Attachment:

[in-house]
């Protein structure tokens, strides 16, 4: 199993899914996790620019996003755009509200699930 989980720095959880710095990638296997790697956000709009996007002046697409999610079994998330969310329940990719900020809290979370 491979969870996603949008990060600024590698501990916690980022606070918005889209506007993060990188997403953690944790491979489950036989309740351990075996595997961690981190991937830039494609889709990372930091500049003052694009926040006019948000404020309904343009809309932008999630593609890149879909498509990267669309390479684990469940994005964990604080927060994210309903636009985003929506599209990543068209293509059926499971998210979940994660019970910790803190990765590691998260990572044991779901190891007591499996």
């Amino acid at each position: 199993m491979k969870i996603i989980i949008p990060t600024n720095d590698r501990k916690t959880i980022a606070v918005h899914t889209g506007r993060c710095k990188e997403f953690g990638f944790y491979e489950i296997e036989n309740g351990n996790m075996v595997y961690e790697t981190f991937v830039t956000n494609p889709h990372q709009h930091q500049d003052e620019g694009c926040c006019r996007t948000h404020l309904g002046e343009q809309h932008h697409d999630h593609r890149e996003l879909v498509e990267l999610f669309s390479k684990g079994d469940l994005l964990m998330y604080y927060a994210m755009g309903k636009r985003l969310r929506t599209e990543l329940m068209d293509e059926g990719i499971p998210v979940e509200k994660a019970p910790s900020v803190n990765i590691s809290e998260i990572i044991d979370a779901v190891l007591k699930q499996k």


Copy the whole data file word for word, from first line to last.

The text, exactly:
[in-house]
């Protein structure tokens, strides 16, 4: 199993899914996790620019996003755009509200699930 989980720095959880710095990638296997790697956000709009996007002046697409999610079994998330969310329940990719900020809290979370 491979969870996603949008990060600024590698501990916690980022606070918005889209506007993060990188997403953690944790491979489950036989309740351990075996595997961690981190991937830039494609889709990372930091500049003052694009926040006019948000404020309904343009809309932008999630593609890149879909498509990267669309390479684990469940994005964990604080927060994210309903636009985003929506599209990543068209293509059926499971998210979940994660019970910790803190990765590691998260990572044991779901190891007591499996």
């Amino acid at each position: 199993m491979k969870i996603i989980i949008p990060t600024n720095d590698r501990k916690t959880i980022a606070v918005h899914t889209g506007r993060c710095k990188e997403f953690g990638f944790y491979e489950i296997e036989n309740g351990n996790m075996v595997y961690e790697t981190f991937v830039t956000n494609p889709h990372q709009h930091q500049d003052e620019g694009c926040c006019r996007t948000h404020l309904g002046e343009q809309h932008h697409d999630h593609r890149e996003l879909v498509e990267l999610f669309s390479k684990g079994d469940l994005l964990m998330y604080y927060a994210m755009g309903k636009r985003l969310r929506t599209e990543l329940m068209d293509e059926g990719i499971p998210v979940e509200k994660a019970p910790s900020v803190n990765i590691s809290e998260i990572i044991d979370a779901v190891l007591k699930q499996k």